The Cryptologic History Symposium sponsored by the NSA’s Center for Cryptologic History is coming up this fall, and they have accepted a paper proposal I recently submitted. The symposium will be on October 22nd and 23rd this year in Laurel, MD, and covers many fascinating topics involving the history of cryptology. I attended the 2013 symposium and it was extremely interesting – be sure to read my article about it to get a sense of what’s covered.
For this year’s symposium, I will be giving a presentation in the “Ciphers and Crime” panel called “The Zodiac Ciphers: What do we know and when do we stop trying to solve them?” The talk will be a quick overview of the case, details on the ciphers, many observations about their contents, and results of my experiments designed to rule out different ways Zodiac may have constructed the unsolved 340-character cryptogram. It’s going to be very challenging to pack so much info into the 25 minutes they have allotted to me. Here is the abstract for my paper:
Over 45 years ago, the serial killer known as Zodiac taunted the San Francisco Bay area with cryptic letters that were widely published in newspapers. One letter contained a cryptogram (Z408) which was quickly solved by a high school teacher. A second cryptogram (Z340) was sent a few months later. It appeared similar in construction to the first, but remains unsolved to this day. The killer later mailed two additional smaller cryptograms (Z13 and Z32) which also remain unsolved. Here we summarize many facts and observations known about Zodiac’s cryptograms. Many hypotheses on the construction of Z340 have been explored but no solution has been found. Systematic exclusion of hypotheses is difficult and tedious. We attempt to address this with multi-objective optimization programming to generate cryptograms simulated under various construction hypotheses. The simulated cryptograms are artificially evolved to maximize similarities to the real Z340. If, under a given hypothesis, we can solve the numerous simulated cryptograms, and Z340 was constructed using the same hypothesis, then the solution to Z340 should be easily found. If it is not, then this failure provides strong evidence against a specific hypothesis. Thus hypotheses can be systematically excluded.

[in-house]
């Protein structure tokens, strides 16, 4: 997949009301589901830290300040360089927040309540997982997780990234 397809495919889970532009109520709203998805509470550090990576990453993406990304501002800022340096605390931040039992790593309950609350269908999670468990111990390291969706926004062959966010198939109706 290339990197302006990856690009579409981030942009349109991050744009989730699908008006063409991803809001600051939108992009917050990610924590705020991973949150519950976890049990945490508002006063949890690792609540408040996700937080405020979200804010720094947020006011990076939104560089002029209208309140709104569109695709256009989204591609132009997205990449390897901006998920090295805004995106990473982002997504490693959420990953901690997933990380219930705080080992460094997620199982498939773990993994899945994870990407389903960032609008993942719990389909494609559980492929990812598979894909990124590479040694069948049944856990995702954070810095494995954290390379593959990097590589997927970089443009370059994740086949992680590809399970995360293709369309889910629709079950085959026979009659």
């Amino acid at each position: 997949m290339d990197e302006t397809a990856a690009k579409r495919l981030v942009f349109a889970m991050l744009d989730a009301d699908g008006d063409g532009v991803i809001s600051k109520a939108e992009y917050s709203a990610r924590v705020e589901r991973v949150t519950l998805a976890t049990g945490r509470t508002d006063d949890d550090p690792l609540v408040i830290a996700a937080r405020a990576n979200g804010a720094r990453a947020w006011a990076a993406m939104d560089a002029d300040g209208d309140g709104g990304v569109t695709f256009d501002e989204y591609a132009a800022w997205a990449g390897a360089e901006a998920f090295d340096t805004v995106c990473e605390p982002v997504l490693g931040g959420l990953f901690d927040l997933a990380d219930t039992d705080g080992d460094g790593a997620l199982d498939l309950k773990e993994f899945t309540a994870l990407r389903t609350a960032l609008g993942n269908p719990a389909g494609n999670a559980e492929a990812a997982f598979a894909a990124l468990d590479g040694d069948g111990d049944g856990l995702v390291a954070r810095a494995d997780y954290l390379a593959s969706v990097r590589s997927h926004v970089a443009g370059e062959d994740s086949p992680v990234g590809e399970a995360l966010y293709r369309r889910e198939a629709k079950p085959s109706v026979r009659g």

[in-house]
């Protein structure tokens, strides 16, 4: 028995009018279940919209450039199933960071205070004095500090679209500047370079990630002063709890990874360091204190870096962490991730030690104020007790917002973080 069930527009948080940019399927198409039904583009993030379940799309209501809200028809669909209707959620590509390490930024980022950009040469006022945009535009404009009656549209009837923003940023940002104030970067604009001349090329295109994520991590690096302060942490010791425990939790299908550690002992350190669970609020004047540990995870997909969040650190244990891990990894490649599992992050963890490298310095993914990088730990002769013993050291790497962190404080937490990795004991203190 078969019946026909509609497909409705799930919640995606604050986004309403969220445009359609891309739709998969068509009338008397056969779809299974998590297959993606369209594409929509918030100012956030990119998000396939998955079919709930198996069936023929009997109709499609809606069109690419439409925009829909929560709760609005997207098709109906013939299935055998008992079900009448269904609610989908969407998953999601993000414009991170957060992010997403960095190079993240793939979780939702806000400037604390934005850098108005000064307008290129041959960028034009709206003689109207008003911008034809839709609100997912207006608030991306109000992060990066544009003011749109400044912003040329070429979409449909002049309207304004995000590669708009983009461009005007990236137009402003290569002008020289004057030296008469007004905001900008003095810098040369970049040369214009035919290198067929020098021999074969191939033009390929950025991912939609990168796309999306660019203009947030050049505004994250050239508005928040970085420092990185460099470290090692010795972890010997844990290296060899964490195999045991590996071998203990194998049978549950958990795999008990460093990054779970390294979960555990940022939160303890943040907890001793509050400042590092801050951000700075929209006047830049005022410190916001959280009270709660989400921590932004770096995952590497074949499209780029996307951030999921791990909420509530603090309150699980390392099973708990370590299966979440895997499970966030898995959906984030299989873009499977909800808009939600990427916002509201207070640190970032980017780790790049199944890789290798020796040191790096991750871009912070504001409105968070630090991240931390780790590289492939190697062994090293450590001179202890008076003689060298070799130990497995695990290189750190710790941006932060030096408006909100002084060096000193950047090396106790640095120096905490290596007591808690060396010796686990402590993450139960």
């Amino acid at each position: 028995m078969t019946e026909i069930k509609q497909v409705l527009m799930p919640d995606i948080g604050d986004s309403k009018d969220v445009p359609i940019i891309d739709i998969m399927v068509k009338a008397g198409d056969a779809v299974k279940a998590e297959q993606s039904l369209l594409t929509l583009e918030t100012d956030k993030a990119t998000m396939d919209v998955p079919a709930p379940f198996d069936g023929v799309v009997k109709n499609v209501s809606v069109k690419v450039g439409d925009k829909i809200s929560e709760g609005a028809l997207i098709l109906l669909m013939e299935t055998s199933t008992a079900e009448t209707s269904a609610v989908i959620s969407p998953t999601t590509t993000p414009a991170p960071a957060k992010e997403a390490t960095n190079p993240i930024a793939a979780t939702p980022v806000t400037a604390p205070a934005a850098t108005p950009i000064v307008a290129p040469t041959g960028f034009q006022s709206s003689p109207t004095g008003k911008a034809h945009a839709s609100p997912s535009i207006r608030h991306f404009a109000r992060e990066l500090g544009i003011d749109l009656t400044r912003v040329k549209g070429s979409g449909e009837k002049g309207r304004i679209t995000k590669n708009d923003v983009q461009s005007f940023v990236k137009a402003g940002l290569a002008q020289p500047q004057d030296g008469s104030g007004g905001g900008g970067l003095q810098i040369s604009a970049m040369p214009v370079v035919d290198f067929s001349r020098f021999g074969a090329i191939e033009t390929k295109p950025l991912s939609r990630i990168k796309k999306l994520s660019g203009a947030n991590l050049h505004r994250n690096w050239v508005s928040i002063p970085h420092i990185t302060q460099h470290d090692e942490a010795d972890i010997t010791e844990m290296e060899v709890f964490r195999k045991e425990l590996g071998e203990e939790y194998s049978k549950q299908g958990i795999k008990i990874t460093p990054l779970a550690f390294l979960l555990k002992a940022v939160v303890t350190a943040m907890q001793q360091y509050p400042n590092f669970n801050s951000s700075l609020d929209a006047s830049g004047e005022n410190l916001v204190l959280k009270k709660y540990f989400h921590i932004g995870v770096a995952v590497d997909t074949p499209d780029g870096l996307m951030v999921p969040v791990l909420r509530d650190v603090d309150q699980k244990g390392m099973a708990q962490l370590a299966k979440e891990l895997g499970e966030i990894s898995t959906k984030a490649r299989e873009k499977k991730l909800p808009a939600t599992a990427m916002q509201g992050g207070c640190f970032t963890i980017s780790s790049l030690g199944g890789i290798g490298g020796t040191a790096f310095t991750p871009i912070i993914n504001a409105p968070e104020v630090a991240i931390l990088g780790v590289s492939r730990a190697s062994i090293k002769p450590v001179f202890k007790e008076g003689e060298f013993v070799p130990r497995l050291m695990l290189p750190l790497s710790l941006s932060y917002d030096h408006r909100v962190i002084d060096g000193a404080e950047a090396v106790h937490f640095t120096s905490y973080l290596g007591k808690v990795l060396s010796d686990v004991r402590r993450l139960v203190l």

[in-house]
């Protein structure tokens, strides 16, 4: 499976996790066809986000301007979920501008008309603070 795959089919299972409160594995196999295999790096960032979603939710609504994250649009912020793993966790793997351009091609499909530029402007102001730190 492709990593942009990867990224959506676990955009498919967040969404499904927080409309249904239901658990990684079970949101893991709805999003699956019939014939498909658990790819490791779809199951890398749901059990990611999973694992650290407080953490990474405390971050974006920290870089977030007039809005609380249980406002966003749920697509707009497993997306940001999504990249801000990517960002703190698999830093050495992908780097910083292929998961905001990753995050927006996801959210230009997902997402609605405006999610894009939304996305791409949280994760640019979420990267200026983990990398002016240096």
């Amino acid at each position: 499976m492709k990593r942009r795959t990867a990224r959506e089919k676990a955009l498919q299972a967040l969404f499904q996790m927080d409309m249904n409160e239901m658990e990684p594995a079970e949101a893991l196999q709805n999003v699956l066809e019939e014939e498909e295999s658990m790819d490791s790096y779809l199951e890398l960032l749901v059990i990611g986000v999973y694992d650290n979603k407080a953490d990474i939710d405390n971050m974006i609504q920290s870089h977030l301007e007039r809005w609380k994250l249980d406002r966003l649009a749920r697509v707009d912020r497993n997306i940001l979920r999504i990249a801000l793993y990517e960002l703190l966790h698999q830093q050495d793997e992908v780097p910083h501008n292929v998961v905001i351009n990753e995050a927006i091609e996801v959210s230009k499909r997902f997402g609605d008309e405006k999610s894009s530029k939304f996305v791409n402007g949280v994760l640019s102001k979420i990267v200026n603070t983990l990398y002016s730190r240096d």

There is more information about the conference at this link. The proceedings may seem dry and academic, but if you have any interest at all in the history of codemaking and codebreaking, I guarantee you will be intrigued by the range of topics covered at these symposiums.
Hope to see you there! And thanks to Klaus Schmeh for encouraging me to submit a presentation.